Long Island lawmakers urge Cuomo to allow Memorial Day parades

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Long Island lawmakers say it’s time to allow parades — starting with Memorial Day — as vaccinations have caused coronavirus infections and deaths to plummet.

Nassau County’s GOP-controlled legislature has written to Gov. Andrew Cuomo, urging him to issue guidance allowing municipalities to host parades on Memorial Day weekend — which takes place from May 29-31.

Current guidance from the state does not permit in-person parades and the Nassau County Police Department is unable to approve permits from municipalities.

The lawmakers noted in Nassau County more than 70 percent of those eligible have now received at least one dose of a vaccine.

Nassau County Presiding Officer Richard Nicolello said, “The brave men and women who lost their lives in service to our nation deserve to be recognized for their sacrifice. If we can safely attend a baseball game, or visit a museum or beach, we should be able to gather to honor those who have laid down their lives for our country.”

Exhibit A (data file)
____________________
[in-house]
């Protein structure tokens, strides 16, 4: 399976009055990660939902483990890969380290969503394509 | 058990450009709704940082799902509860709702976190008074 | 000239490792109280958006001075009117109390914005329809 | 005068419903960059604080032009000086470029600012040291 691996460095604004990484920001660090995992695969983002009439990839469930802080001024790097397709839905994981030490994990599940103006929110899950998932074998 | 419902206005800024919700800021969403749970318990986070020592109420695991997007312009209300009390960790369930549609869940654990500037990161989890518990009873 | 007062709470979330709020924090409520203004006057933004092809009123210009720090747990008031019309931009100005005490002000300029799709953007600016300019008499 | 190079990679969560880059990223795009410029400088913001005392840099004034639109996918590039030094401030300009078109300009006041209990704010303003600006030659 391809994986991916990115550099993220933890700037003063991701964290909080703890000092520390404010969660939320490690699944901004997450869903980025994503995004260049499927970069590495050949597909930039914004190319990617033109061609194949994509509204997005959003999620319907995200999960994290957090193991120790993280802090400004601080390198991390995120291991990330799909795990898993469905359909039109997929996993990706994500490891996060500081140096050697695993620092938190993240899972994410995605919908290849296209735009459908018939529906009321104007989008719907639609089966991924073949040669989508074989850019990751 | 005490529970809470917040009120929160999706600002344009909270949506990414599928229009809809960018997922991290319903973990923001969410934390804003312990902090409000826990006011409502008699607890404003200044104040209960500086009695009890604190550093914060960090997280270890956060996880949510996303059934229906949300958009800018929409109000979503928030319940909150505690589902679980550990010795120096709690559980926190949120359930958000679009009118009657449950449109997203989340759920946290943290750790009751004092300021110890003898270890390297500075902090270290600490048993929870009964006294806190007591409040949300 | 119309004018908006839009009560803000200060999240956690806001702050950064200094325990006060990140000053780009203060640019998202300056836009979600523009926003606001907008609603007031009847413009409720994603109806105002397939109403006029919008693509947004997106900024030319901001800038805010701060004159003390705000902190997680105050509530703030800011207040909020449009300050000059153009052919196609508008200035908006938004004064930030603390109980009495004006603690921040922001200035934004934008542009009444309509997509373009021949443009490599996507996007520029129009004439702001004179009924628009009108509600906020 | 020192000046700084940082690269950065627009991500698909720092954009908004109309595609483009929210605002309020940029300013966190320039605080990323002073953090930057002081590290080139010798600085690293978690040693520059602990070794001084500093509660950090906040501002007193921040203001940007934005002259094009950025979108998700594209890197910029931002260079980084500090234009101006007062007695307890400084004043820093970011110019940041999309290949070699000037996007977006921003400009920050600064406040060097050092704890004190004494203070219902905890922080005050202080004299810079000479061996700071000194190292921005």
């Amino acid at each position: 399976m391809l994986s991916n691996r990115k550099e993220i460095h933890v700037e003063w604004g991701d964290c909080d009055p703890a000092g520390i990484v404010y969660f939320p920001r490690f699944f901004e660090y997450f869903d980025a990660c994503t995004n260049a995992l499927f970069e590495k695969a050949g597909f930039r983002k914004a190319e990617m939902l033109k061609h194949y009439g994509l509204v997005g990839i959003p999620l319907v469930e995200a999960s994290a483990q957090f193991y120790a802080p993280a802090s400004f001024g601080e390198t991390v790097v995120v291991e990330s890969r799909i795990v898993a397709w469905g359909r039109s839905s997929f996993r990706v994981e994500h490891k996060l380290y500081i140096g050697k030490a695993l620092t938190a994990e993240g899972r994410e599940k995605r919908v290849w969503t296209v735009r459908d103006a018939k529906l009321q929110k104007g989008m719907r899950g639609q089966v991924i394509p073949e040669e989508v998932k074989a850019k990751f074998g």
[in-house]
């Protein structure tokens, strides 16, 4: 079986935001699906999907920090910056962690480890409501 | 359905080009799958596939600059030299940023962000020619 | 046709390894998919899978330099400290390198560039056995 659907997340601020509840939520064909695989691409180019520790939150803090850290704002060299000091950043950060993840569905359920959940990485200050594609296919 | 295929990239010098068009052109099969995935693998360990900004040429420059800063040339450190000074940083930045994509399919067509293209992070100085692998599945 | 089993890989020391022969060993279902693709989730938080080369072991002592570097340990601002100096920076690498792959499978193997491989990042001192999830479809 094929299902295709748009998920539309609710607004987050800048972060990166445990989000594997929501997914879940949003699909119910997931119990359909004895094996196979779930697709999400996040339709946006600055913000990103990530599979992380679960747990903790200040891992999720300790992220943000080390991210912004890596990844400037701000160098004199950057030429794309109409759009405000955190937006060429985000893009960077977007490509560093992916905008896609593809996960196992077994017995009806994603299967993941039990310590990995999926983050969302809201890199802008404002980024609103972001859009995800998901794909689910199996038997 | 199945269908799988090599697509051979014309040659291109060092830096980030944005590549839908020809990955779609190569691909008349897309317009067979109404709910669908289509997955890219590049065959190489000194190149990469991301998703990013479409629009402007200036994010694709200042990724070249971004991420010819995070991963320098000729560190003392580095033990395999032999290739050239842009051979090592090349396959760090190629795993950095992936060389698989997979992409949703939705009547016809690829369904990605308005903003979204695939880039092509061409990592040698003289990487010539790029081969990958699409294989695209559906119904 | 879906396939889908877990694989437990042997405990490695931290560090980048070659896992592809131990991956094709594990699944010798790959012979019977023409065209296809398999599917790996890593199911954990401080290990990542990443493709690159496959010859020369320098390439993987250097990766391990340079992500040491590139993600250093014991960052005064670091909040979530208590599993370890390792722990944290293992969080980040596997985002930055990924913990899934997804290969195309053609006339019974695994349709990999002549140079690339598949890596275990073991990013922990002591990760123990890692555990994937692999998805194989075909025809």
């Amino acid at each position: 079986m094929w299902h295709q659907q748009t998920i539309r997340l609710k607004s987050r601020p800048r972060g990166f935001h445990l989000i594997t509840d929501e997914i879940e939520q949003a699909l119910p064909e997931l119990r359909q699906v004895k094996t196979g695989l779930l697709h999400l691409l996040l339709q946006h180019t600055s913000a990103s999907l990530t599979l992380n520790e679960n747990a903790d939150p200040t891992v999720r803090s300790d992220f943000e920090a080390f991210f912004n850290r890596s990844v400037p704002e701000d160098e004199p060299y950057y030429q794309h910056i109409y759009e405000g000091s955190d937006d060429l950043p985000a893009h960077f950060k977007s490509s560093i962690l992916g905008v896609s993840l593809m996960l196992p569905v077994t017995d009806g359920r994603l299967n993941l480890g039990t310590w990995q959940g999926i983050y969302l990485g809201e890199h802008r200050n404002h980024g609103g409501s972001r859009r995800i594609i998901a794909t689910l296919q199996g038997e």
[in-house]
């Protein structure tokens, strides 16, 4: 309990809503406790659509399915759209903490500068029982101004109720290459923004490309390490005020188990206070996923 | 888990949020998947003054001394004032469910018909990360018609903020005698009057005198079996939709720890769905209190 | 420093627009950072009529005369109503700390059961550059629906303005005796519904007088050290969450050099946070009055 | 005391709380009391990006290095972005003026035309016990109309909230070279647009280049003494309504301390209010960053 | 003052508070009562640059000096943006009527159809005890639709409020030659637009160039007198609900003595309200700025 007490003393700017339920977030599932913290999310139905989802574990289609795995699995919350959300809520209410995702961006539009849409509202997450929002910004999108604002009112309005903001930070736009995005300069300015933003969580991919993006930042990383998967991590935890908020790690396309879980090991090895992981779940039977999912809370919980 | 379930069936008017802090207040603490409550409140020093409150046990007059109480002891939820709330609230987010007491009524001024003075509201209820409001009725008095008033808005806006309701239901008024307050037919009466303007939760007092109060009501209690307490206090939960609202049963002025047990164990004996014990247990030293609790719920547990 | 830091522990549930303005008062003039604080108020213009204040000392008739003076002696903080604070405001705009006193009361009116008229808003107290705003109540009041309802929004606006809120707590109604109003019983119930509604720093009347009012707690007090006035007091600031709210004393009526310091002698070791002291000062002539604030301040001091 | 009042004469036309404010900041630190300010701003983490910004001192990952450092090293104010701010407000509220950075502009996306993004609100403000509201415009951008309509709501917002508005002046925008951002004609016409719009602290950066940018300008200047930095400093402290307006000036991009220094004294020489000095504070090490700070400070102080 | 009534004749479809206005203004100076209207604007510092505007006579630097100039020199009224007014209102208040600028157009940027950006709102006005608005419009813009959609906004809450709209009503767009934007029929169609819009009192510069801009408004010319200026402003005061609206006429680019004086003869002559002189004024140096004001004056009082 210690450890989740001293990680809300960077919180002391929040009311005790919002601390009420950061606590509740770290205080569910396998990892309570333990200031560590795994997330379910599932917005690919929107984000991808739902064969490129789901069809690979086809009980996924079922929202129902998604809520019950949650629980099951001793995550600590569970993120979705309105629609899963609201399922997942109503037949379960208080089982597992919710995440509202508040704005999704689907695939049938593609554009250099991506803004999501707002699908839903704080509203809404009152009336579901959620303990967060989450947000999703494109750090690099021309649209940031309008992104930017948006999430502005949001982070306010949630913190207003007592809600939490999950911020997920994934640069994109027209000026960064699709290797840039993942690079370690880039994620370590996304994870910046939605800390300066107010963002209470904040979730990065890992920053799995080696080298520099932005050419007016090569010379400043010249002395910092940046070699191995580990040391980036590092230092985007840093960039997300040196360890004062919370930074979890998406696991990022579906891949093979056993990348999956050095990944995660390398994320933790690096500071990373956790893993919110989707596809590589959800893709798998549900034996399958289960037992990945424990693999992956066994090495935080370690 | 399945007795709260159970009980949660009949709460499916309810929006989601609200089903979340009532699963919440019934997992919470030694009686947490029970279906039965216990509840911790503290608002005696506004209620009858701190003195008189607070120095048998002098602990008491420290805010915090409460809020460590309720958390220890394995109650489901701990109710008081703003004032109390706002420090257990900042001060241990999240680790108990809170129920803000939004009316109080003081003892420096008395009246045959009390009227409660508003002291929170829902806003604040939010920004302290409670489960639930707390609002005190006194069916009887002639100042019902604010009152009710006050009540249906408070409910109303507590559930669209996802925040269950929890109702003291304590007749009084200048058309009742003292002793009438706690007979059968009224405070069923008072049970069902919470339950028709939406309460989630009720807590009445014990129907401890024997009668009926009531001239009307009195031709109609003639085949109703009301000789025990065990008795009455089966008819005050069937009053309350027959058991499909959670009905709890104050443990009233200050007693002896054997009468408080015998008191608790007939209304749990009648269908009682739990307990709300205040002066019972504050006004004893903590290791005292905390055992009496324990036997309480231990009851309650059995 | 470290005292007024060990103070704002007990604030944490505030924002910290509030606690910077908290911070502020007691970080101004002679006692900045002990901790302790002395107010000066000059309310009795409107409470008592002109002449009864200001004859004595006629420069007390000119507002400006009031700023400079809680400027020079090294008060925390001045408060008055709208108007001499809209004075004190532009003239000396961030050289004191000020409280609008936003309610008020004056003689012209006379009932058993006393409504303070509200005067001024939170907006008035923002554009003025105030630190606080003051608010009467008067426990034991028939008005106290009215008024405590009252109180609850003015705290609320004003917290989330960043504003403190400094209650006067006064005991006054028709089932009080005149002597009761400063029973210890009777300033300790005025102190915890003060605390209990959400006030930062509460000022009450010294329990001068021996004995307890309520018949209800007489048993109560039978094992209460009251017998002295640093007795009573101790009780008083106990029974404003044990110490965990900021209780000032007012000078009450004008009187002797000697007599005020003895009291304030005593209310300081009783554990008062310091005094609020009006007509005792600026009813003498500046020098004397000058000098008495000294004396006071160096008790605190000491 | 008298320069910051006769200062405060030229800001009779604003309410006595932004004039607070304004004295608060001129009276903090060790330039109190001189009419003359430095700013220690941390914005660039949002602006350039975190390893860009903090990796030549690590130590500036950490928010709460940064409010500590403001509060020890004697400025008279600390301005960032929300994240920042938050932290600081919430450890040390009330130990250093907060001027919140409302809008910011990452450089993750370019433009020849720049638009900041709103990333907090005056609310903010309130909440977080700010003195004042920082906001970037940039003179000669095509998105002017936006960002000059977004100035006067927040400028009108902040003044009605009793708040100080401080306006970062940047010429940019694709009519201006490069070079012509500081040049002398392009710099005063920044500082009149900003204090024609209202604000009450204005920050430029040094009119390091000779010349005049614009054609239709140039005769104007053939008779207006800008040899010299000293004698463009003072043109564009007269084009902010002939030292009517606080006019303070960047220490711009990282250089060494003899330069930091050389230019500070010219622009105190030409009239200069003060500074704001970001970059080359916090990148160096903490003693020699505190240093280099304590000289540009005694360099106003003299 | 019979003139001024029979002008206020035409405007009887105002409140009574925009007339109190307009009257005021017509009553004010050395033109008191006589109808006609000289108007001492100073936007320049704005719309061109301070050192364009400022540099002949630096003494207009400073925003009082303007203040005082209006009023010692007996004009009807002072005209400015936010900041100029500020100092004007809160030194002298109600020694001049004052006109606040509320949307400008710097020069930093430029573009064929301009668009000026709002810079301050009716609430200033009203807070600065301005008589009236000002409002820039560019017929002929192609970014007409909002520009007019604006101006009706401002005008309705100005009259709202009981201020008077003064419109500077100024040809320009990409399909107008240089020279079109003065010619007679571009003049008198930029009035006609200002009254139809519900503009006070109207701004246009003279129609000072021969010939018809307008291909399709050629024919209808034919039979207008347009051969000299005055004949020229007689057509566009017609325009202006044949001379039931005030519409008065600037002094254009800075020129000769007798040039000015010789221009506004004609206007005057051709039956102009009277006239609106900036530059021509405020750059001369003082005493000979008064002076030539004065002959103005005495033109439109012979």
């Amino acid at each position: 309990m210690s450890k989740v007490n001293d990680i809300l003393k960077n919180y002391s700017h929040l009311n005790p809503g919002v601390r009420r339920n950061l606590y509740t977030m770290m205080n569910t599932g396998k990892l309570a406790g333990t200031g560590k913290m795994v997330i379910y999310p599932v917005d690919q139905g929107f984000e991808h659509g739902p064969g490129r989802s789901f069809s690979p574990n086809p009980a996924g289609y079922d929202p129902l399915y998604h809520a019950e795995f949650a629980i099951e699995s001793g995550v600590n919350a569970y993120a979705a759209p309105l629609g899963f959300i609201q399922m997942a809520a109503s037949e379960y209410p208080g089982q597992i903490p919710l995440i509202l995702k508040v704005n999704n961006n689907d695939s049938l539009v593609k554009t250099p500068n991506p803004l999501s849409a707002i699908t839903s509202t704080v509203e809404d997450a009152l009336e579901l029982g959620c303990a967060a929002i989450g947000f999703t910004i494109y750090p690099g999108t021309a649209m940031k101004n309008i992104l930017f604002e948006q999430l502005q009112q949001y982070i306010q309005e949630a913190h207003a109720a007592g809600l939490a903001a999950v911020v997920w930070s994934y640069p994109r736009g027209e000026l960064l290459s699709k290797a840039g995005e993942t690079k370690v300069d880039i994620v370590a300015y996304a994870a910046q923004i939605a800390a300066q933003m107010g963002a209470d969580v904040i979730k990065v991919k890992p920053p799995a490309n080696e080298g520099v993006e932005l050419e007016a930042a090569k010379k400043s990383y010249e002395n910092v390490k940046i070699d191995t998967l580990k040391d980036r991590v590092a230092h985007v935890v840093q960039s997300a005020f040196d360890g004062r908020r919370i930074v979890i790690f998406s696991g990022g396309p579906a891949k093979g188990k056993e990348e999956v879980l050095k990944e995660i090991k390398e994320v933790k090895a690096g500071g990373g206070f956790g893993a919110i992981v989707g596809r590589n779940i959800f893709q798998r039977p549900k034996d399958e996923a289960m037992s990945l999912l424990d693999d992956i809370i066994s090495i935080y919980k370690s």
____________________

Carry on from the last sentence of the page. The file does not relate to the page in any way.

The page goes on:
Legislator Bill Gaylor, a retired Army lieutenant colonel, said, “As Nassau County continues down the road to normalcy, it is important that our communities are able to gather to honor those that have paid the ultimate sacrifice in service to our nation.”

“Not being able to gather together last year to honor those who have fallen certainly took a toll on our veterans, and families. The governor should immediately issue guidance and make sure we can safely gather and honor these American Heroes.”

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On Monday, Cuomo announced that the city subway system will return to 24/7 around-the-clock service on May 17 following nearly a year of being closed in the wee morning hours during the pandemic.

He also announced capacity restrictions on venues including restaurants, offices, churches, museums and theaters will end May 19 across New York, New Jersey and Connecticut. But there’s a catch: businesses that don’t require proof of a negative coronavirus test or vaccination from patrons will still have to keep 6-foot social distancing in place.

This story first appeared in the New York Post.

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